2. Room acoustics would be the next important aspect of recording and mixing for me. I have spend thousands of Euros for gear before I realised that even the best mics, compressors, EQ can´t help making a good record if you can´t hear exactly what is going on sonically. Ok, room treatment can be kind of expensive and never looks as good as a Fairchild compressor, nonetheless it is the most crucial investment you have to make if you want to gain experience, learn to listen to frequencies and the basis for taking the benefits of good equipment. If you do set up a recording/mixing studio and ignore room acoustics, you have already lost – in my humble opinion.Check out this video of US based audio dealer “ZenPro Audio” demonstrationg the acoustical difference in a room untreated and treated.
  3. Speakers are the spokesmen of the music you record and mix. Get yourself a decent pair of speakers suiting your room and your flavor. Don´t buy without hooking the speakers up in your room listening to music you are most familiar with. You will find a lot of discussions about speakers on Gearslutz and other forums, comparing speaker A to B and so on, and people asking for comments of experienced users on wether they should buy a certain speaker or not. Bottom line is that one and the same speaker will most likely sound differently in different rooms. Don´t be penny-pinching when it comes to speakers – they determine what you hear in your room.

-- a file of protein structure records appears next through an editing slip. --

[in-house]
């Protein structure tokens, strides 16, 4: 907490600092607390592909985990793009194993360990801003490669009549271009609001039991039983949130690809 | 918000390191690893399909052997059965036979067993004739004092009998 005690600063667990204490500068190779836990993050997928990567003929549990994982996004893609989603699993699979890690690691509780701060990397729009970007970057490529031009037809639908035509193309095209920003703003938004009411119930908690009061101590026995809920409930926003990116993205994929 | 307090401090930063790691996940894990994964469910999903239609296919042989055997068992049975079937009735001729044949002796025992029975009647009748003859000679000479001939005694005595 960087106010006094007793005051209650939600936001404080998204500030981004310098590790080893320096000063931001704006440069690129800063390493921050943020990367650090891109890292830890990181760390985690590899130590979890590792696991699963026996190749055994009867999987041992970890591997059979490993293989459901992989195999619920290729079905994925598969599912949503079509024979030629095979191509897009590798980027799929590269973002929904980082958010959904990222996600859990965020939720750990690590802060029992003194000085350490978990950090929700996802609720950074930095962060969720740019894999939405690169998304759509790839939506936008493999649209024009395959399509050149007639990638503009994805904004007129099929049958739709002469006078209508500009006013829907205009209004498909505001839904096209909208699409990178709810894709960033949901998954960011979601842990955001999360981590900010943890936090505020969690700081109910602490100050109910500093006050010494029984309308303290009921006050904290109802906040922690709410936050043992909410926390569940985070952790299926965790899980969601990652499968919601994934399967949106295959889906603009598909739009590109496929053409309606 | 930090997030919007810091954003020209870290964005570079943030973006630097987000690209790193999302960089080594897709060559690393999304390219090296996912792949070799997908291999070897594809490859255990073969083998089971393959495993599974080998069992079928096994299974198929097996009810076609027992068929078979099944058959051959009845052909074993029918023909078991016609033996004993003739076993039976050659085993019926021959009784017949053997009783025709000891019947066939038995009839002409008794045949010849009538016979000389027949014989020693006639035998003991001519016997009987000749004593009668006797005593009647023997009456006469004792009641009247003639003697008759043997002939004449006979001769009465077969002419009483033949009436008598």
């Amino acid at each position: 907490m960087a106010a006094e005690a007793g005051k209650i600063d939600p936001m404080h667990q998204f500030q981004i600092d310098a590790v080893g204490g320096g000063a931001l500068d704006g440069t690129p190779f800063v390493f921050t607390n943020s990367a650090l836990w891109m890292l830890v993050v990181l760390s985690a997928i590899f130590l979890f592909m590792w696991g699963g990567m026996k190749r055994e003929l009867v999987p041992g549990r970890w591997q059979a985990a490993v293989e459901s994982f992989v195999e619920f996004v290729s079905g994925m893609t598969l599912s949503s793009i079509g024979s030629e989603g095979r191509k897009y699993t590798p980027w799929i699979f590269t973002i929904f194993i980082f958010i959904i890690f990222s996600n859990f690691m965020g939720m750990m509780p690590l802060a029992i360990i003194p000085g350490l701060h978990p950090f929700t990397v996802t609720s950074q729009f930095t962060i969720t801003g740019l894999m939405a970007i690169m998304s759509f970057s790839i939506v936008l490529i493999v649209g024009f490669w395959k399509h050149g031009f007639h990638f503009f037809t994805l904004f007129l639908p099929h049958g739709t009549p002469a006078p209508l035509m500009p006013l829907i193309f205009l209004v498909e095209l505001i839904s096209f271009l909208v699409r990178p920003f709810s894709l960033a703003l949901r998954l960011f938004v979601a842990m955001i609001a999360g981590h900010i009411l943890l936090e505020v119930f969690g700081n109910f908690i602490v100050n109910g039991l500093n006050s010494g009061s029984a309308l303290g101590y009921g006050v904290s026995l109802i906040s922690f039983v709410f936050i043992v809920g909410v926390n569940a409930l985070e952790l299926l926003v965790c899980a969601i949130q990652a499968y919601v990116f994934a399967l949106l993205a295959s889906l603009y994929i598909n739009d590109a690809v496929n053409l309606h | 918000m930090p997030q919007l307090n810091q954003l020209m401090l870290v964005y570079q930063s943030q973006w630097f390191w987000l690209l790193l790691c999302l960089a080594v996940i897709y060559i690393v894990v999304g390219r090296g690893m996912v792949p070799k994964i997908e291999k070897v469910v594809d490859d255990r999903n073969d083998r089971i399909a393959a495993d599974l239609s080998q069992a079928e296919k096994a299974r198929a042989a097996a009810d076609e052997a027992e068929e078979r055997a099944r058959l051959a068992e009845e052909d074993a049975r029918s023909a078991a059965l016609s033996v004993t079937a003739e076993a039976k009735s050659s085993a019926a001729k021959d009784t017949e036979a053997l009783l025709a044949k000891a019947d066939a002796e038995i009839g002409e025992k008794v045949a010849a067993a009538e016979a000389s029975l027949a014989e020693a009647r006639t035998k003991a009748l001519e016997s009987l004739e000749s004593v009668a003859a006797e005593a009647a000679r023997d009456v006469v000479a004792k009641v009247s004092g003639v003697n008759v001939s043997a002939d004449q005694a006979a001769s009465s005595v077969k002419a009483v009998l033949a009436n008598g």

Take this as a starting point for investments in your future as a recording or mixing engineer. If you want to invest a small fortune into some outboard equipment, go ahead and have fun, but never forget to cover the basics as well ;o)

Sincerely yours
The Mad Alchemist
PS: feel free to comment about your experience

the reason for this blog…

… is first and formost: I am an audio addict.

No matter if it is listening to audio, writing songs myself, recording or mixing audio, or purely collecting Vinyl.
Ever since I remember, music was a major part in my life. And for a long time I have been thinking about why I like what I like, about my attitude towards making music, recording and mixing. Thus I dived into the internet which is full of priceless information. I followed many different paths just to find out that not everything one reads is suitable for everyone. There were many (expensive) lessons to learn when it comes to audio gear, and I am still learning.

This site is intended for all you audio freaks out there, may you be a musician/engineer, an audiophil listener or – like my – just an addict.
Furthermore, if ever this site is going to make some money, all will be donated to non profit organisations. Having had a hard time familywise I experienced so much help and comfort from organisations like “Caritas”, that it is time to give back to all the helping hands in my life who are usually unseen by everyone as long as one is not in need of them!

Keep on rockin´& and never forget: main thing is it is fun!!!
Sincerely yours
The Mad Alchemist